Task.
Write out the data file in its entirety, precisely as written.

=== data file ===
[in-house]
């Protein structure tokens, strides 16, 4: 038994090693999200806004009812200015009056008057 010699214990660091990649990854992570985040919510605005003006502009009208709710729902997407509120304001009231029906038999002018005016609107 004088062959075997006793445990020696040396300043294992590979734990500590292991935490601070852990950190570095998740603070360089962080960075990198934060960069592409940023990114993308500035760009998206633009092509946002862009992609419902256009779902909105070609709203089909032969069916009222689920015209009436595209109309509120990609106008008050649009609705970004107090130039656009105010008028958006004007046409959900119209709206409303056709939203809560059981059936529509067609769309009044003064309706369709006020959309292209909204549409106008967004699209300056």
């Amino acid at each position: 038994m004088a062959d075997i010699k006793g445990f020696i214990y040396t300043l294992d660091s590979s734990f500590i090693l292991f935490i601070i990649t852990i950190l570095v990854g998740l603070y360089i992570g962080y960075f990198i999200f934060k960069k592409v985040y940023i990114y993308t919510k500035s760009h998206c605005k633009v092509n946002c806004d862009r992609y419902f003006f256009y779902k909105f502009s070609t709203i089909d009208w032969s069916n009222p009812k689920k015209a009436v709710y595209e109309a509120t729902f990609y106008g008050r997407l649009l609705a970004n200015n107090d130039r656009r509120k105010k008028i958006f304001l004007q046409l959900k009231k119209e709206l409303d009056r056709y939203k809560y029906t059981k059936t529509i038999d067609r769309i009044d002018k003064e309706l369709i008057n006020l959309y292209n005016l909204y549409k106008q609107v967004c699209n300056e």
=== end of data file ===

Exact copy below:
[in-house]
């Protein structure tokens, strides 16, 4: 038994090693999200806004009812200015009056008057 010699214990660091990649990854992570985040919510605005003006502009009208709710729902997407509120304001009231029906038999002018005016609107 004088062959075997006793445990020696040396300043294992590979734990500590292991935490601070852990950190570095998740603070360089962080960075990198934060960069592409940023990114993308500035760009998206633009092509946002862009992609419902256009779902909105070609709203089909032969069916009222689920015209009436595209109309509120990609106008008050649009609705970004107090130039656009105010008028958006004007046409959900119209709206409303056709939203809560059981059936529509067609769309009044003064309706369709006020959309292209909204549409106008967004699209300056």
């Amino acid at each position: 038994m004088a062959d075997i010699k006793g445990f020696i214990y040396t300043l294992d660091s590979s734990f500590i090693l292991f935490i601070i990649t852990i950190l570095v990854g998740l603070y360089i992570g962080y960075f990198i999200f934060k960069k592409v985040y940023i990114y993308t919510k500035s760009h998206c605005k633009v092509n946002c806004d862009r992609y419902f003006f256009y779902k909105f502009s070609t709203i089909d009208w032969s069916n009222p009812k689920k015209a009436v709710y595209e109309a509120t729902f990609y106008g008050r997407l649009l609705a970004n200015n107090d130039r656009r509120k105010k008028i958006f304001l004007q046409l959900k009231k119209e709206l409303d009056r056709y939203k809560y029906t059981k059936t529509i038999d067609r769309i009044d002018k003064e309706l369709i008057n006020l959309y292209n005016l909204y549409k106008q609107v967004c699209n300056e």